Radical hope is hard and I fail far more often than I’d like. I so get the fury we feel when our love (and sage advice) are not only not reciprocated but tossed back into our faces. Righteous Indignation R Us. As soon as I calmed down (and rested), I apologized for my tantrum. And confessed my bad behavior to God, determined to do better. As humans, we’re bound to react to pain, and maybe even lose our cool for a time. But then we must give our hope garden some loving care before it wilts.
For me, radical hope starts out the same way I process pain. Doesn’t matter if I stub my toe or if one of my sons is three sheets at two in the afternoon. The cycle seems about the same: First, I get mad. (What’s your favorite epithet for a table leg that jumps out and grabs your toe?) Then I get sad. I’m not a crier, but you know that thing that happens in your gut when the vagus nerve contracts suddenly? Feels like a gut punch—unmph. Next, Mom McFixer tries to rescue or fix the problem. Finally, completely exhausted, I stop spinning my wheels, bandage my poor toe, and get my eyes back on Jesus.
Sometimes this works better than other times. I’m no better than you or anybody at this stuff. But lately, Jesus has been tugging me to see beyond the hurt. And in forgiveness, I can often glimpse the person God sees, instead of that drunk or druggie or mentally ill person.
Radical hope insists that my loved one (and yours) are more than the last bad thing they did.
Despite all the heartache, broken promises and financial stress, our family members are our loved ones. I want to see the good in each of them, and some days it’s nearly impossible. But in pursuing this radical hope, I believe I’m getting closer to seeing myself and others the way Jesus might view us, the imperfect yet beloved.
And although it’s about as easy as herding cats, seeing Christ in those who at times seem so unworthy to us creates fertile ground for a miracle.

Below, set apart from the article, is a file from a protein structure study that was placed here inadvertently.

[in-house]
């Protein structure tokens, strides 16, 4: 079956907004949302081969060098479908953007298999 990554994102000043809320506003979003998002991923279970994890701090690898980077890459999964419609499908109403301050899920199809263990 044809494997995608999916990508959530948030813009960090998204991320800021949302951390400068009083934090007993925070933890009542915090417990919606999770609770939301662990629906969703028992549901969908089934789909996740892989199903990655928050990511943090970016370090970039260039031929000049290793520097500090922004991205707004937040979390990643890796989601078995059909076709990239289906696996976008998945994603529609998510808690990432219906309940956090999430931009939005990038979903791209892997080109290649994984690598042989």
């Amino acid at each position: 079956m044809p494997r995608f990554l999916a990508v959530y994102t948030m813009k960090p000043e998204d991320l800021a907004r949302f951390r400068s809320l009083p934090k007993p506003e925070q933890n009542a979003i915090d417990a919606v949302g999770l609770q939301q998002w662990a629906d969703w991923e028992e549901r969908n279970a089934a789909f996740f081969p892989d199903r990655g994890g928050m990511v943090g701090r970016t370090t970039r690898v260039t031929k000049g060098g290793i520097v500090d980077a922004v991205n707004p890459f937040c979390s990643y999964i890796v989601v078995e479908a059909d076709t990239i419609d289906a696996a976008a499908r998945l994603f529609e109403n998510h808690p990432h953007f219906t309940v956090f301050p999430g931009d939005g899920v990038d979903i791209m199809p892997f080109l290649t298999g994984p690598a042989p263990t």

My favorite uncle once gave me invaluable advice concerning our kids and their substance abuse problems. He said, “You didn’t create it (the alcoholic or addict) and you can’t fix it.” At first this news was a total bummer. At that point I was convinced I could fix just about anything and anyone. There had to be some program or system, some prayer or anointing I hadn’t yet tried that would make them well. If it hadn’t been so serious, I might have laughed. I was Super Mom, after all.
But the more I soaked up my uncle’s idea, the more I understood. It isn’t up to me to make them quit using, drinking or what-have-you. I’m forced to turn them over to God for fixing. God loves them more than I ever can, and He will never let them go.
For a while, I checked every few minutes to see if that miracle was on its way. In my head’s version of a miracle, my kids would announce their decisions to enter treatment or start taking appropriate psychiatric meds or get a better job or go back to college. While I’m still waiting for any of those things to happen, a miracle has begun to blossom.
As I learn to celebrate the good in my kids and everybody else, forgive them as Jesus does and cheer them when they pursue wholesome activities, hope has been reborn in a way that’s potent and, yes, radical. Radical hope doesn’t give up on anybody, looks for tender green sprigs hidden among the tares of sin and embraces the dangerous love of God.
I say dangerous, because God’s love and radical hope don’t come without cost. As Jesus presented Himself as a sacrifice, radical hope forces me to love despite the real possibility of the searing pain that comes with vulnerability and rejection. Disappointments, late night arguments, bail bondsmen and worse may await me and all those who dare to hope this way.
Say yes to radical hope and yes, it’s possible that your worst fears may materialize. I pray your loved ones choose life—but you didn’t create their problems and you can’t fix them any more than I can. Terrifying, isn’t it?
I know all this and yet I’m more hopeful than ever. Seeing my addicted and/or mentally ill grown kids as Jesus sees all of us—as more than our last mistake or bad decision, more than our last trip to Righteous Indignation R Us, more than the last binge or lost job—is what breathes life into hope.
Radical hope is the power of Love to turn giving up into giving and yes, forgiving. The best we can do is keep loving them in the face of heartbreak; to convince ourselves and them that they are more than the last bad thing they’ve done. So much more.
A Sky without Stars
The Fence My Father Built
Linda S. Clare is the author or coauthor of six books, including Lost Boys and the Moms Who Love Them with Melody Carlson and Heather Kopp, Making Peace with a Dangerous God with Kristen Johnson Ingram. Her most recent novel is A Sky without Stars from Abingdon Press. She lives in the Northwest with her family, three wayward cats and an adorable lop-eared bunny. Follow her on Twitter, Facebook or visit her website: http://Lindasclare.com.